Hogan the beagle found me out.

That sweet, but stealthy, airport security dog easily sniffed out the contraband in my carry-on bag as I was waiting at the luggage carousel before heading through customs at New York's JFK. He signaled his find by sitting down beside my bag.

What was up? I didn’t know it, but the delicious, vacuum-sealed salami that I’d bought the previous day on a food tour of Athens could not be brought into the United States for fear of bringing animal disease. “You should have known better,” the Customs officer chided me. He let me go with a warning but could have fined me over $1,000, he explained.

Honestly, I didn’t realize I was doing anything wrong. He also confiscated the apple I’d forgotten I had, which I would have eaten on the plane, anyway. Most fresh fruits also are forbidden. It’s so tempting overseas these days to bring back food (cheese! olive oil! spices!) and liquor--Havana Club rum from Cuba, single malt whiskey from Scotland, wine from Italy and France.

They can be a bargain, after all, assuming you have room in your luggage without it being overweight. But as I learned the hard way, it’s important to be mindful of the rules. Most important, you must declare all food products first. Failure to do so can result in up to $10,000 in fines and penalties, according to the U.S. Department of Homeland Security. The types of banned items change based on current diseases or outbreaks, which is why you must declare all agricultural products. The website www.dontpackapest.com lets you quickly search to see if a specific item is permitted from any country.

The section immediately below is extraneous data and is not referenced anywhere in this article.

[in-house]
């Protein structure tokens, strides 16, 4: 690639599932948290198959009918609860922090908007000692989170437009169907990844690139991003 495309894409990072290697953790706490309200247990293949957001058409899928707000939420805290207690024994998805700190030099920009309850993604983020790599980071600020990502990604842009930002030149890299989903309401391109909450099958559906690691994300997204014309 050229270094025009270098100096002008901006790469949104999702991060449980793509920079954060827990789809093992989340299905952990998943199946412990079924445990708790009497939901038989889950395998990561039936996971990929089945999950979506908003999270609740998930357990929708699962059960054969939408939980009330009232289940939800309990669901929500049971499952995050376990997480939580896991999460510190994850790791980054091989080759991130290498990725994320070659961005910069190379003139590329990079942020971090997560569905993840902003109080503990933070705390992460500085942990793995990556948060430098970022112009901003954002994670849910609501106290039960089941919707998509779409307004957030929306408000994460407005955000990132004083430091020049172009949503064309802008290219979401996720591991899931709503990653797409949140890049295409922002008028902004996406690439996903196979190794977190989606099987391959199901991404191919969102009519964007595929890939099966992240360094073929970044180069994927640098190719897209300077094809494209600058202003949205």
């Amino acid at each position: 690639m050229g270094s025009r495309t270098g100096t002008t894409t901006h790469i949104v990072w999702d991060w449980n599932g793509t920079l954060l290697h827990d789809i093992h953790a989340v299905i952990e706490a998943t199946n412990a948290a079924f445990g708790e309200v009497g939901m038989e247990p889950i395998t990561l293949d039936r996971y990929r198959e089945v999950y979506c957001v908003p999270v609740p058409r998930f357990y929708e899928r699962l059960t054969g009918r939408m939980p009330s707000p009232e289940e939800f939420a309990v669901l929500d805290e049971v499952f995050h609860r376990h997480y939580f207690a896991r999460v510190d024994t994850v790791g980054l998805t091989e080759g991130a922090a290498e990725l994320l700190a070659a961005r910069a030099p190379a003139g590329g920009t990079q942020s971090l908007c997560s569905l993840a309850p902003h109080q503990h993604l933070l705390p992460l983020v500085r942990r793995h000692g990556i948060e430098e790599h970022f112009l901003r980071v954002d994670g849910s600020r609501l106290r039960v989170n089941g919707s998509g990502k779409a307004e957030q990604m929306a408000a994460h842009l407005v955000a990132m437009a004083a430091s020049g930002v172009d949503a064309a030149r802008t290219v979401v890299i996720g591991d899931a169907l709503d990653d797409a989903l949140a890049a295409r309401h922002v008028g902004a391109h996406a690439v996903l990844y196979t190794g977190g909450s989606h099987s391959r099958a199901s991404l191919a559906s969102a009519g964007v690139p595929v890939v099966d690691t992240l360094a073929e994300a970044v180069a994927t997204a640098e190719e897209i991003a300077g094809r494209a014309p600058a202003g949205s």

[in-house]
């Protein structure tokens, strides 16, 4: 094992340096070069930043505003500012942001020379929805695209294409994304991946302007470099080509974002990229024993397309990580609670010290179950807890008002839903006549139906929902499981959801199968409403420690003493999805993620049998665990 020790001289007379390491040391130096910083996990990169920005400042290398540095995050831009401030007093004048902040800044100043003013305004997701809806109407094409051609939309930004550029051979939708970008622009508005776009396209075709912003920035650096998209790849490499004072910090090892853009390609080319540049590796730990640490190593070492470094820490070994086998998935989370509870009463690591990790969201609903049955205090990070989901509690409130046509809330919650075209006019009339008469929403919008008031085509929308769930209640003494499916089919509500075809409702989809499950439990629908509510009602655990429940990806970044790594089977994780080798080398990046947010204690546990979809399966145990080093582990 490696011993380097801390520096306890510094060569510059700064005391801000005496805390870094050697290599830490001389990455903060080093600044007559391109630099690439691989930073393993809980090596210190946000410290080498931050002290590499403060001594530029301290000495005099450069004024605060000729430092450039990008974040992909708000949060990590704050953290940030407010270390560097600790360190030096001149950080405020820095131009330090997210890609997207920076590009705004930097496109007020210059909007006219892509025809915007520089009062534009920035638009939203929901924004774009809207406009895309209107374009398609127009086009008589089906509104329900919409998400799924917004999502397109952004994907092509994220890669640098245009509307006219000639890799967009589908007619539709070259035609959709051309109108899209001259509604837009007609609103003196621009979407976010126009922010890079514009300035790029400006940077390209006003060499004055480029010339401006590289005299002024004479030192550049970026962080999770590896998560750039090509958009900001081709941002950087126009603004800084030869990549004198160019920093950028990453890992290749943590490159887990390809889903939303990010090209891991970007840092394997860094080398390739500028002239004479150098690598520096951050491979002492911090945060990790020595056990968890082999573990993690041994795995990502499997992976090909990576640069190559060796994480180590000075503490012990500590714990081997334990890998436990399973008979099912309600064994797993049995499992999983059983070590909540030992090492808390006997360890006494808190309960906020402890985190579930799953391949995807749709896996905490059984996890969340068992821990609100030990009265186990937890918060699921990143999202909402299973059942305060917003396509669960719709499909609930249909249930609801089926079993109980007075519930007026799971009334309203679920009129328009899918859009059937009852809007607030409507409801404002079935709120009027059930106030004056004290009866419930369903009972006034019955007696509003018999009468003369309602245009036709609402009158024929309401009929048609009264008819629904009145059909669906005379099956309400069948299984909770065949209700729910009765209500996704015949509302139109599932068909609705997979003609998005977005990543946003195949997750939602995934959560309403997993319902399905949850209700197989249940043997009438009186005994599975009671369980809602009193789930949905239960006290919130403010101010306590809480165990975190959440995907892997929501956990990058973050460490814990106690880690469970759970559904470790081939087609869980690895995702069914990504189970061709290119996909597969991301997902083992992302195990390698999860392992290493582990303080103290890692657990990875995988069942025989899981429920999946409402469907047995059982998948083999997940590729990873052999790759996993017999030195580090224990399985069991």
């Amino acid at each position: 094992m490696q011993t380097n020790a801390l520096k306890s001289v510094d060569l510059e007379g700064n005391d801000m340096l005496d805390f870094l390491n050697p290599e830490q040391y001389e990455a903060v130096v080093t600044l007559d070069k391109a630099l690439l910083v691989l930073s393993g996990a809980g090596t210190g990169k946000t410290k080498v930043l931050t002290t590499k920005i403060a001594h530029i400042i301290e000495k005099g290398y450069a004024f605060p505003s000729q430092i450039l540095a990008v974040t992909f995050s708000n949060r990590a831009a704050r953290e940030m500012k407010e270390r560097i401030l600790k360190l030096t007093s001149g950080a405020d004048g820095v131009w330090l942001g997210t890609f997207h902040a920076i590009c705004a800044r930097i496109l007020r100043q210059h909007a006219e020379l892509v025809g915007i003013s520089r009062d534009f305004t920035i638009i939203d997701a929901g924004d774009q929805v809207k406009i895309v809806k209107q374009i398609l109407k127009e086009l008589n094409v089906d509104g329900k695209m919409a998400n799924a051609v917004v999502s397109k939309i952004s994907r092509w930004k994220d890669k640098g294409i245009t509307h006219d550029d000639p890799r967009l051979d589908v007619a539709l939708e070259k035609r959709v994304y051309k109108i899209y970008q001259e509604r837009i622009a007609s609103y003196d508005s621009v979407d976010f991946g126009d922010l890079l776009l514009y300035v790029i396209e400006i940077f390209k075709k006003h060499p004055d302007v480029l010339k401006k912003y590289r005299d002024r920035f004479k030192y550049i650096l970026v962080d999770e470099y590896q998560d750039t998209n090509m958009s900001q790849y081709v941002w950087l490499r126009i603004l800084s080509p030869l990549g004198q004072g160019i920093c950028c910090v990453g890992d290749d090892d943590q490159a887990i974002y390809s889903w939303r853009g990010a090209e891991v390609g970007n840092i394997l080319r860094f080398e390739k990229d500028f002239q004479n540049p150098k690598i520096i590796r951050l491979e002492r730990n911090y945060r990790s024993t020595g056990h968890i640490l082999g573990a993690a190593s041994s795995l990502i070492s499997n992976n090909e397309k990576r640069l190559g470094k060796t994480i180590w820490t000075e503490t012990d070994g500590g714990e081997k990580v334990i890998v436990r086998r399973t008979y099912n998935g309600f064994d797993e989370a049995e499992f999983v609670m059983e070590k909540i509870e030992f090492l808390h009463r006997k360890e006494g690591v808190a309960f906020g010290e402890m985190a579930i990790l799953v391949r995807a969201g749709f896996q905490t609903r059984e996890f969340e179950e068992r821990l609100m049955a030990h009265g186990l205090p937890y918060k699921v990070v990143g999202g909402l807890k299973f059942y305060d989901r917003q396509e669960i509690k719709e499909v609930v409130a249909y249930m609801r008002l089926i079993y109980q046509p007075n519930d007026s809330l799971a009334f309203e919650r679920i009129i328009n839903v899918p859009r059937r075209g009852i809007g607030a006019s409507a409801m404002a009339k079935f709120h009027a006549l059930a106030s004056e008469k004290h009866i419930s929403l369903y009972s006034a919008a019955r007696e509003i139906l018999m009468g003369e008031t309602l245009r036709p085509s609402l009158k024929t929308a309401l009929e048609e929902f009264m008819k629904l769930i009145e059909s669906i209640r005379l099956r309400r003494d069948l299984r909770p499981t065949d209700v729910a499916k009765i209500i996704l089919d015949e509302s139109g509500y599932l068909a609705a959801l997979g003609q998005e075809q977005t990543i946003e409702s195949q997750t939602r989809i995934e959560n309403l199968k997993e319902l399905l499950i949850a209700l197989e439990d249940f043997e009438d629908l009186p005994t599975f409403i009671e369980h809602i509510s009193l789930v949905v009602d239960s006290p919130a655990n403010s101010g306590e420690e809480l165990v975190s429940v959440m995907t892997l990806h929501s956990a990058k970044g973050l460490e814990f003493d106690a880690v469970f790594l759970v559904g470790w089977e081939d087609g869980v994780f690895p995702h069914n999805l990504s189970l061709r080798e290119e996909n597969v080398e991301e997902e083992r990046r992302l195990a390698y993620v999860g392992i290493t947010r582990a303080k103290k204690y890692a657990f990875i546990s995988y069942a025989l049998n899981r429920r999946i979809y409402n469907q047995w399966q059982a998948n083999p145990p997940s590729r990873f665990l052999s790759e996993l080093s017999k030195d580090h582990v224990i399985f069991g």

You can bring things like food items that don’t contain meat products -- German mustard, for example or olive oil, as well as balsamic vinegar, baked goods, candy, chocolate, packaged spices and certain kinds of cheeses.

But here are 10 potential souvenirs you're better off leaving behind or enjoying before you board: